The technicians were working in a building housing reactor 4, which had already been shut off before the quake hit, Bild am Sonntag reported. A massive explosion occurred around reactor 1, increasing the risk of a nuclear meltdown and radiation leaks.
"They left the power plant immediately after the earthquake and fled further inland," Areva spokesman Mathias Schuch told the paper. "All 10 are healthy and doing fine."
Schuch said the company is in communication with the men through business partners in Japan and added that employees' relatives have been contacted. Areva has requested help from the Federal Foreign Office in procuring a plane to fly the men home.
"We are doing everything in our power to work together with the embassy and the Federal Foreign Office to bring all employees home to their families in Germany as soon as possible."
Foreign Minister Guido Westerwelle has called on all German nationals in regions affected by the catastrophe in Japan to leave. He said about 100 Germans live in those areas, with some 5,000 total located across Japan.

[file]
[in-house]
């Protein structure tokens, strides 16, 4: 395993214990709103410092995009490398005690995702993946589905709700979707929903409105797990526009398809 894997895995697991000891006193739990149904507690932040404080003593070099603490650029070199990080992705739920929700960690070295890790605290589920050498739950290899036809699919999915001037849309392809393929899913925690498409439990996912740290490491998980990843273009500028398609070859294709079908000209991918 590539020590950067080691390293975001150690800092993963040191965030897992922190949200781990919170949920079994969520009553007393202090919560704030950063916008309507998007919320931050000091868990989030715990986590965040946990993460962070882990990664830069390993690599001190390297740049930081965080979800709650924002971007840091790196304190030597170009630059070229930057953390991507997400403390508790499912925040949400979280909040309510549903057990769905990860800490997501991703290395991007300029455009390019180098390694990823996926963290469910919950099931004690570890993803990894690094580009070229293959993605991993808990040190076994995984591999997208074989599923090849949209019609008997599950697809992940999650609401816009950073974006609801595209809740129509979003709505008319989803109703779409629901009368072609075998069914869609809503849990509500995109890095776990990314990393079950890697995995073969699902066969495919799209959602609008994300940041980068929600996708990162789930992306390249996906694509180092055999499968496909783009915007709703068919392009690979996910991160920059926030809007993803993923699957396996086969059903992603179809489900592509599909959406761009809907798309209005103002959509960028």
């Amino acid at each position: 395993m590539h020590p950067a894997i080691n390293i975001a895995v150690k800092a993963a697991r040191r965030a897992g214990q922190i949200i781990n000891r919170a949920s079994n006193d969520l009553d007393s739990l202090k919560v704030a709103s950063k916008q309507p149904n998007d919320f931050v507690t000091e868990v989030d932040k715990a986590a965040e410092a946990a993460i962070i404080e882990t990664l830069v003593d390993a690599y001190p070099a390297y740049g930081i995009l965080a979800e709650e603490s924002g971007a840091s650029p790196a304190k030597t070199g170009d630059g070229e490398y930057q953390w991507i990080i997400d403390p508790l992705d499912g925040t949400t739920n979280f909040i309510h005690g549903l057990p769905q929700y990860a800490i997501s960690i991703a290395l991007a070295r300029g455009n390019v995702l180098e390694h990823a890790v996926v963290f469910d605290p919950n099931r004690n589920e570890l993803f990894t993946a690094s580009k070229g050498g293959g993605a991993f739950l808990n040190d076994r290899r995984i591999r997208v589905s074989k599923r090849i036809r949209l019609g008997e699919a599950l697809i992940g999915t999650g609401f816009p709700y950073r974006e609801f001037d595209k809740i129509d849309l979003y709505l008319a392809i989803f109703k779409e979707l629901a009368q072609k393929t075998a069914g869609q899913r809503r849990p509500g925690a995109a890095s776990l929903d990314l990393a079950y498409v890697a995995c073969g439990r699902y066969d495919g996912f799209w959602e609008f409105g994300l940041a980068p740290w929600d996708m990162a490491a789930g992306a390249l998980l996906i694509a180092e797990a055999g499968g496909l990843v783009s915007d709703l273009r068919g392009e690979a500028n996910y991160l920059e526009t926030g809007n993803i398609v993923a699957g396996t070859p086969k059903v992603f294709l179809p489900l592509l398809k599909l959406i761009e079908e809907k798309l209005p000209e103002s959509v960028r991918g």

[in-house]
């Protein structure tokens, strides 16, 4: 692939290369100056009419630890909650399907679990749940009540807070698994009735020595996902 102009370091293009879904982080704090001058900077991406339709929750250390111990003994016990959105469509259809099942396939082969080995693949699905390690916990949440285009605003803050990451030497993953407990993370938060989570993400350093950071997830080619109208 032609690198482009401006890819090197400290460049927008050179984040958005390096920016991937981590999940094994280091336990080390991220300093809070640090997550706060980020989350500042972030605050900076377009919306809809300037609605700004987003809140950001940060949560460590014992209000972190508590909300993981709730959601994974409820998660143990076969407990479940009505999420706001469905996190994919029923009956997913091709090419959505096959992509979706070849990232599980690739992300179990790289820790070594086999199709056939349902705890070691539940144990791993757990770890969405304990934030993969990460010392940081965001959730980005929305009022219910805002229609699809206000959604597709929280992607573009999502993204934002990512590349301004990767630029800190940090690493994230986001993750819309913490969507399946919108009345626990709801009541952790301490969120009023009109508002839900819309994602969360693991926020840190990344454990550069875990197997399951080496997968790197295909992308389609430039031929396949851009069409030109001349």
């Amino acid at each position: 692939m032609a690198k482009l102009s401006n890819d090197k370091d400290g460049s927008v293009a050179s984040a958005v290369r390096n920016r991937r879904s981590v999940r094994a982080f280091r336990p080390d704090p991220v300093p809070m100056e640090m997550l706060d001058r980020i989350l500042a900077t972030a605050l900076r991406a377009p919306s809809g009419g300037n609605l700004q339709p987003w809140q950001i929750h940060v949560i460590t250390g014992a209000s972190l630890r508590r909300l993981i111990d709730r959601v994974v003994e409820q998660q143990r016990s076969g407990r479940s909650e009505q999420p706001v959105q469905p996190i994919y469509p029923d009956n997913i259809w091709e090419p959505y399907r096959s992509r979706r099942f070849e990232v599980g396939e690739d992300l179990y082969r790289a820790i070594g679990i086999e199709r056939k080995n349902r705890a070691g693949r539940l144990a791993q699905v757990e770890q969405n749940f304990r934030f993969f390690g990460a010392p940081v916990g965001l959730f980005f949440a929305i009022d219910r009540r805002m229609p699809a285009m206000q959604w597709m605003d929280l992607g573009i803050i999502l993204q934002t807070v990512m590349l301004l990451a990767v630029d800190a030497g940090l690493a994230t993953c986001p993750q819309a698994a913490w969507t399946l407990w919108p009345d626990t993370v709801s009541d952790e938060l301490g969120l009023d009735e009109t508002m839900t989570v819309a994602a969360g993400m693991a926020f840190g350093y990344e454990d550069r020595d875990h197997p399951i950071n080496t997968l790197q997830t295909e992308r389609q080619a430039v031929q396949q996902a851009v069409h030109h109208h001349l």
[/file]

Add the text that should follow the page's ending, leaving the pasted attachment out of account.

Westerwelle noted there had been no indications that Germans were hurt due to Friday's earthquake and subsequent tsunami.
Meanwhile, a German aid team from the Federal Agency for Technical Relief (THW) arrived in Japan early Sunday morning. The aircraft with 38 workers, three search dogs and 12 tonnes of equipment on board left Frankfurt's Hahn Airport Saturday afternoon.
The plane's departure was delayed by nearly one hour in order to obtain dosimeters to measure radiation exposure, following the explosion at Japan's Fukushima nuclear plant.
The team will mostly aid efforts to locate and rescue survivors buried beneath the rubble of collapsed buildings. THW president Albrecht Broemme said the team would not be sent to work in areas affected by potential radiation leaks.